The Dallas Museum of Art has received several large grants over the last few months, with many going to support the institution's expansion of its Conservation Department. But its latest 250 thousand dollar acquisition will be spent exploring how visitors relate to art and programming offered and how engaging they find that experience.
Those topics are not new territory for the museum. It has spent seven years identifying visiting subgroups or "clusters," and evaluating which activities and factors are most likely to draw them into their experiences. That series of studies, co-coordinated with the museum research group Randi Korn & Associates, directly resulted in some of the DMA's most accomplished points of renown, like its multimedia smARTphone programs which are produced in-house. They chose the option of making those digital materials onsite so that they can easily be altered to change with both technological advancement and new research findings in visitor engagement.
But that got us wondering: What specifically will these newly funded studies target? And will the DMA continue using outside help to get its answers or will the money go to making the institution more self-reliant, like the other grants it's received this year?
We asked the DMA's new Deputy Director and technology guru, Robert Stein, exactly that.
The last round of visitor engagement evaluation in the Framework For Engaging With Art studies (FEA) concluded roughly four years ago, and that's a massive gap, explains Stein. There's a need to bridge it by "examin[ing] how those audiences may or may not have shifted since 2009. Certainly the cultural audiences that connect to the Arts District have changed."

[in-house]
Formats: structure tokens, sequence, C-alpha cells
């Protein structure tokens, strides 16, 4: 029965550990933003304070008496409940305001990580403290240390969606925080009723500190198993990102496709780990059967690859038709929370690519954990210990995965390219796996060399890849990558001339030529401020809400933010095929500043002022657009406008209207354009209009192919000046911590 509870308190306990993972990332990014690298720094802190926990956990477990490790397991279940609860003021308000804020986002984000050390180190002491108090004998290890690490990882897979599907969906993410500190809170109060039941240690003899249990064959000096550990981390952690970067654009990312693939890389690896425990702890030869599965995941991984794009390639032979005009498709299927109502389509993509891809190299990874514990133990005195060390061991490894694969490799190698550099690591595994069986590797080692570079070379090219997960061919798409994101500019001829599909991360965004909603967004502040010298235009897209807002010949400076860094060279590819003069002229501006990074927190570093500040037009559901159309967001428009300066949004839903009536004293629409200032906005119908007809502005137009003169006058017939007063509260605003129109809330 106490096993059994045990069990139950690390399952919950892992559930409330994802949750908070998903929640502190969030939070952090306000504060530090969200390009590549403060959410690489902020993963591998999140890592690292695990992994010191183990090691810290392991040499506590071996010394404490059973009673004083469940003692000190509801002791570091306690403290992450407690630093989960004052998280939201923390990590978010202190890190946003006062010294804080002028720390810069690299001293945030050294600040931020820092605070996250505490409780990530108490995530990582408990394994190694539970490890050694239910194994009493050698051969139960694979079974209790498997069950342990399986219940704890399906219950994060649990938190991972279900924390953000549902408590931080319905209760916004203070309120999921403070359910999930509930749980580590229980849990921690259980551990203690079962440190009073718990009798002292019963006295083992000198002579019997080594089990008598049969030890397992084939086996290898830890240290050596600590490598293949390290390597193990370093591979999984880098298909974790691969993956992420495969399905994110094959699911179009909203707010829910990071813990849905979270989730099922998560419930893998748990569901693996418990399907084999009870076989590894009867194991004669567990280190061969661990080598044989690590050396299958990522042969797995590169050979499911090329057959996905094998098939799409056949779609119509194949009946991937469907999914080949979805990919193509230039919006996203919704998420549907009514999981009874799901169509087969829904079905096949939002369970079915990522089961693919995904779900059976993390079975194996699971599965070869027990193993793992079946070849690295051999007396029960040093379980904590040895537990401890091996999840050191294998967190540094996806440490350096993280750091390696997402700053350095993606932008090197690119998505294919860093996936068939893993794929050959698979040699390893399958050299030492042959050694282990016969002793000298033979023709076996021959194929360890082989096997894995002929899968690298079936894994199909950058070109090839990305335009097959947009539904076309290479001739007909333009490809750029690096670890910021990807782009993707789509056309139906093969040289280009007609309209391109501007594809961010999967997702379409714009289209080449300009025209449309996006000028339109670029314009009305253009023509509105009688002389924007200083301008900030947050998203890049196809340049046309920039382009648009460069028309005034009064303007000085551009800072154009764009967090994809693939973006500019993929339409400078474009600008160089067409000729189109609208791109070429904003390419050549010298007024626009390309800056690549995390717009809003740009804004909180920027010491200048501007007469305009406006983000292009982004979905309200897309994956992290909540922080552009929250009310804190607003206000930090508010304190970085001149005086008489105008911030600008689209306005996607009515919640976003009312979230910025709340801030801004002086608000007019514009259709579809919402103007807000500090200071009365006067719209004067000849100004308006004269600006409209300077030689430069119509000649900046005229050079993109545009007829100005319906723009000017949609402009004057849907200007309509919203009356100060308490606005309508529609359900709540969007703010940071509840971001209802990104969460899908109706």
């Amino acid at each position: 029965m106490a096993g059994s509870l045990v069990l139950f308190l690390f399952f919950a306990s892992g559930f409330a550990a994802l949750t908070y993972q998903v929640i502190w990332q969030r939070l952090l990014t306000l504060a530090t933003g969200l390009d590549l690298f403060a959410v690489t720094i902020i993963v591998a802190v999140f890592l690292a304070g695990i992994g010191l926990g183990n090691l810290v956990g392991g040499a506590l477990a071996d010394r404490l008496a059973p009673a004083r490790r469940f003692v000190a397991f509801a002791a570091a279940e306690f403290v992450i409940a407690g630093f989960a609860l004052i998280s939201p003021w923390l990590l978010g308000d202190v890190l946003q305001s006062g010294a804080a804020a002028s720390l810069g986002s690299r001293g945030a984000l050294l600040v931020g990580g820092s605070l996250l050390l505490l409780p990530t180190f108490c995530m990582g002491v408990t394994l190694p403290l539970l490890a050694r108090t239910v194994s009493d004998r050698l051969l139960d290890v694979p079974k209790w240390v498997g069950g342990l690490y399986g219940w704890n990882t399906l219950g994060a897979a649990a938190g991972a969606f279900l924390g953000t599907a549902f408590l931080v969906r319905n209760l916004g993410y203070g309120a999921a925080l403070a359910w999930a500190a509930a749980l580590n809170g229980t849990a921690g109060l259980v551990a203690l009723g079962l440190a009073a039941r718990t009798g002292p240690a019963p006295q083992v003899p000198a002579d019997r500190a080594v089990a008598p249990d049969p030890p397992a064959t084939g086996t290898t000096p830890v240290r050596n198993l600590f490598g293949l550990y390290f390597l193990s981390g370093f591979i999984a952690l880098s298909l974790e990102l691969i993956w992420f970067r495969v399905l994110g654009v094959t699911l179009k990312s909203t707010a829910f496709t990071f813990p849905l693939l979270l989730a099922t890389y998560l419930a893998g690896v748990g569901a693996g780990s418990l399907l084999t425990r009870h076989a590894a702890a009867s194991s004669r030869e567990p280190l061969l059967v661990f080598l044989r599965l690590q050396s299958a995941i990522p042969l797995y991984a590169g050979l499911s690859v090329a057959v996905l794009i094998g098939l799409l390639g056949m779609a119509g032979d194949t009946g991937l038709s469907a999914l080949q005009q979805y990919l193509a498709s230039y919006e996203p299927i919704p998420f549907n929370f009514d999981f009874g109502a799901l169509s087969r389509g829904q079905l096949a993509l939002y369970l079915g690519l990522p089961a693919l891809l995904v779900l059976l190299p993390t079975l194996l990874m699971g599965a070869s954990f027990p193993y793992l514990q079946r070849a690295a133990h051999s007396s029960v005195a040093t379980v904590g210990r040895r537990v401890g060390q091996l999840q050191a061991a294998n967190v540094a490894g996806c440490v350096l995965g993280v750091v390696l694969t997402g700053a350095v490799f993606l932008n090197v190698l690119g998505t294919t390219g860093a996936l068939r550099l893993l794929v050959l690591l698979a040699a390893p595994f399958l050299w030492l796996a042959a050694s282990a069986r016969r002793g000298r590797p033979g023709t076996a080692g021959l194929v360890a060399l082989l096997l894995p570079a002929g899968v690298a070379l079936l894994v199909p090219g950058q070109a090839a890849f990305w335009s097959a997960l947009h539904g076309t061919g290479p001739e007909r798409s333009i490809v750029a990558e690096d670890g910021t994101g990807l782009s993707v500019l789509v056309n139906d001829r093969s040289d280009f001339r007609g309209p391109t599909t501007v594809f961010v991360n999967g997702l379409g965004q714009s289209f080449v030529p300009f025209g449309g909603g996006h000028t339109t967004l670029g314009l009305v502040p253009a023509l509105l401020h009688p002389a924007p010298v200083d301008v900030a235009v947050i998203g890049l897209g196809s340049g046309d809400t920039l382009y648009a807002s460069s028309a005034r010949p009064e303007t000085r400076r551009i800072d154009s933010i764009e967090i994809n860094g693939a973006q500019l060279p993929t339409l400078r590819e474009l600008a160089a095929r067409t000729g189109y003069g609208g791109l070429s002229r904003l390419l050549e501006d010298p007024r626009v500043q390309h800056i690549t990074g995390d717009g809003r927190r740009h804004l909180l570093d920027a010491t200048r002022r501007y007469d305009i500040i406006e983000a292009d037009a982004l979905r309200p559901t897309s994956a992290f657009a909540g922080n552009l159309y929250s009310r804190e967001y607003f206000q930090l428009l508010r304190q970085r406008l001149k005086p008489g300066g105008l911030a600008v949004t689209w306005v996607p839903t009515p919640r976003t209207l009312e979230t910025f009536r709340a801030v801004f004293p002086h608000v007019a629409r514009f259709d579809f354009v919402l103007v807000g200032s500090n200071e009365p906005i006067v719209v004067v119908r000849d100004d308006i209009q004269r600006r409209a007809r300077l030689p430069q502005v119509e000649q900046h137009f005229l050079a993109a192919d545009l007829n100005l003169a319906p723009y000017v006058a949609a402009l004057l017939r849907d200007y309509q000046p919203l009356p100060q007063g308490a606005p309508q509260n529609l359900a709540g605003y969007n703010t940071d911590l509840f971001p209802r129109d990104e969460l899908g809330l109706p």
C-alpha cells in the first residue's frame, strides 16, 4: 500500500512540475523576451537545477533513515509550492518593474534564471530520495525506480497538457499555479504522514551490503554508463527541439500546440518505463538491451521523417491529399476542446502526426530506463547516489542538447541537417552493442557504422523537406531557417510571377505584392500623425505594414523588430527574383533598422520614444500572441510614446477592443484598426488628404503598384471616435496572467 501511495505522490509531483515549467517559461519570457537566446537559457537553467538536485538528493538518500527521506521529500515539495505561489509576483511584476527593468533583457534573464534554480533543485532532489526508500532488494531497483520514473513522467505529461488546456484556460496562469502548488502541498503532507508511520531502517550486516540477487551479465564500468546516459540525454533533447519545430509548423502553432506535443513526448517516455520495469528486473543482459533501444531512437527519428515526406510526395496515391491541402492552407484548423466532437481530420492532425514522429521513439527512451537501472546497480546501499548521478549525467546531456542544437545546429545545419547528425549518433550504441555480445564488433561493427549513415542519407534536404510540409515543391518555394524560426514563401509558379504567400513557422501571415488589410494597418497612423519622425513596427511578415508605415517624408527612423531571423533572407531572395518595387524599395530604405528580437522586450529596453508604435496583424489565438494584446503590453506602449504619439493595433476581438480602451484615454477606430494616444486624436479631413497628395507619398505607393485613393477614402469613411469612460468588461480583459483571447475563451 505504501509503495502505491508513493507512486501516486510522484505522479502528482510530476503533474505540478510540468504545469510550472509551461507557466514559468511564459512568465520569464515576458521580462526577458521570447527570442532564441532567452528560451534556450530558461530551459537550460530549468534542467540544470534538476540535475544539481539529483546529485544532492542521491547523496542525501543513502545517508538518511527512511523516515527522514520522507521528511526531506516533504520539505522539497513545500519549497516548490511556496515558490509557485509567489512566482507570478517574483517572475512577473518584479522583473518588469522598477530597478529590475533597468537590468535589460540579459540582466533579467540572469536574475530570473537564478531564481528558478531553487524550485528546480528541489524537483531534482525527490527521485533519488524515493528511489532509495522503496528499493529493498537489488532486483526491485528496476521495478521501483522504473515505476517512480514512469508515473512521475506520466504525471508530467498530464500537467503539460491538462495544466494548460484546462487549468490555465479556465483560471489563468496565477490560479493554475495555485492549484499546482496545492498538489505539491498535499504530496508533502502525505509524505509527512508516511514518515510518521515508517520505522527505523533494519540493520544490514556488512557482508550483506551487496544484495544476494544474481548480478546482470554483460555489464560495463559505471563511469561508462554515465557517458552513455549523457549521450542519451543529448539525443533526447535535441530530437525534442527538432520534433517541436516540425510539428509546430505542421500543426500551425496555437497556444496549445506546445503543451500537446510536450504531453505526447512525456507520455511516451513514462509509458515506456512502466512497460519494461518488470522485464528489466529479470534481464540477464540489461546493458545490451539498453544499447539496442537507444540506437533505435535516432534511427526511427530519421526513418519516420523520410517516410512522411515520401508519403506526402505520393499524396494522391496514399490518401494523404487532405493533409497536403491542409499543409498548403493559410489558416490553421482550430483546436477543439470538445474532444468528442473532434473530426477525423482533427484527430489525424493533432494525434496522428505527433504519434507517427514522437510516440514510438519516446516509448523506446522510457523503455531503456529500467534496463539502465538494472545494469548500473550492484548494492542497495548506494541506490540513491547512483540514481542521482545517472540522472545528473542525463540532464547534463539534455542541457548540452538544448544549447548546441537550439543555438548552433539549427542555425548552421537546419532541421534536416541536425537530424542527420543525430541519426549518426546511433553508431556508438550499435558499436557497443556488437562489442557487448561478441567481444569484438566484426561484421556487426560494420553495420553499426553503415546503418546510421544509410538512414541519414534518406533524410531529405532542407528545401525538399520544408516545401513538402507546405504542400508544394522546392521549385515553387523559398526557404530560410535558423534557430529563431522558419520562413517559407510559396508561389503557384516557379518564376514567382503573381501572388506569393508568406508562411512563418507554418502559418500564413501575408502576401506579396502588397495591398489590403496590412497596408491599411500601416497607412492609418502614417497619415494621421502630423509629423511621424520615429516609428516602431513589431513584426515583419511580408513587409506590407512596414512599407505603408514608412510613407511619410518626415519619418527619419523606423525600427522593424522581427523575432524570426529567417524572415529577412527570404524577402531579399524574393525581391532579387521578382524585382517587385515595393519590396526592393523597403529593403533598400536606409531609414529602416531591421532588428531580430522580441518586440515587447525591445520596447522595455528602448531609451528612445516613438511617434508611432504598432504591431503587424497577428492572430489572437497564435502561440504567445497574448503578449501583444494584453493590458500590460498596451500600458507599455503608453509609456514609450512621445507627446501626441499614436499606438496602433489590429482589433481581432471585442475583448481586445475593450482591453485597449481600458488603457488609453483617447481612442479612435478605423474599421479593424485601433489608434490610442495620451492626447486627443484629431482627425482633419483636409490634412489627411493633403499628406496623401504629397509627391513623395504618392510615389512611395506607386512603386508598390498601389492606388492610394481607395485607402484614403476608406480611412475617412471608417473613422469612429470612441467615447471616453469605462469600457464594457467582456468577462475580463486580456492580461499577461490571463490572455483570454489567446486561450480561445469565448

He gets audibly excited discussing sample groups, visitor patterns and their morphing relationships with technology. Unifying those topics and predicting their shifts is something Stein is known for. In his former role as the Deputy Director for Research, Technology and Engagement at the Indianapolis Museum of Art, he brought his vision to life by hiring several PhD staffers, and worked with them to build an in-house evaluation model. That allowed the museum's crew to test and retest data constantly against a wide range of factors, including research from other institutions. Since the DMA offered more than 5,000 programs last year alone -- yes, 5,000 -- expanding its onsite testing parameters and staff makes solid fiscal sense. It's clearly a goal, although perhaps not a directly professed one just yet.
Will this mark an end of a long relationship with Randi Korn & Associates? Only partially. While Stein still sees the need to collaborate on certain projects, hiring someone else to do their research is costly, and he believes that exploring which programs need to be tweaked, expanded or eliminated should be a cause of daily review, rather than a sporadic one. "I think it's important for us to have a dedication to ongoing evaluation," says Stein. "If we have to contract somebody to help us to review a program, then we're less likely to do it,"
Those 5,000 programs offered at the DMA include everything from classes and docent tours to apps and supplemental learning materials. "It's hard to judge a program and say one is good or one is bad," says Stein, "but we want to make sure that we have the most impact possible with a finite amount of resources." He goes on to say that the excitement flowing through the DMA's staff is palpable. That they're looking forward to having time for reflection and self-reflection and seeing the broken-down results of their daily efforts.
On a more macro view, it all falls inline with Maxwell Anderson's core ideals: Fill the museum with the brightest folks available. (He and Stein are former colleagues from Indianapolis; hiring him was one of Anderson's first moves.) Develop and expand in-house departments. Do everything publicly, and use technology to engage the community. This grant is another rung in that ladder, and an opportunity for Stein to investigate what Dallas residents really want from an art experience.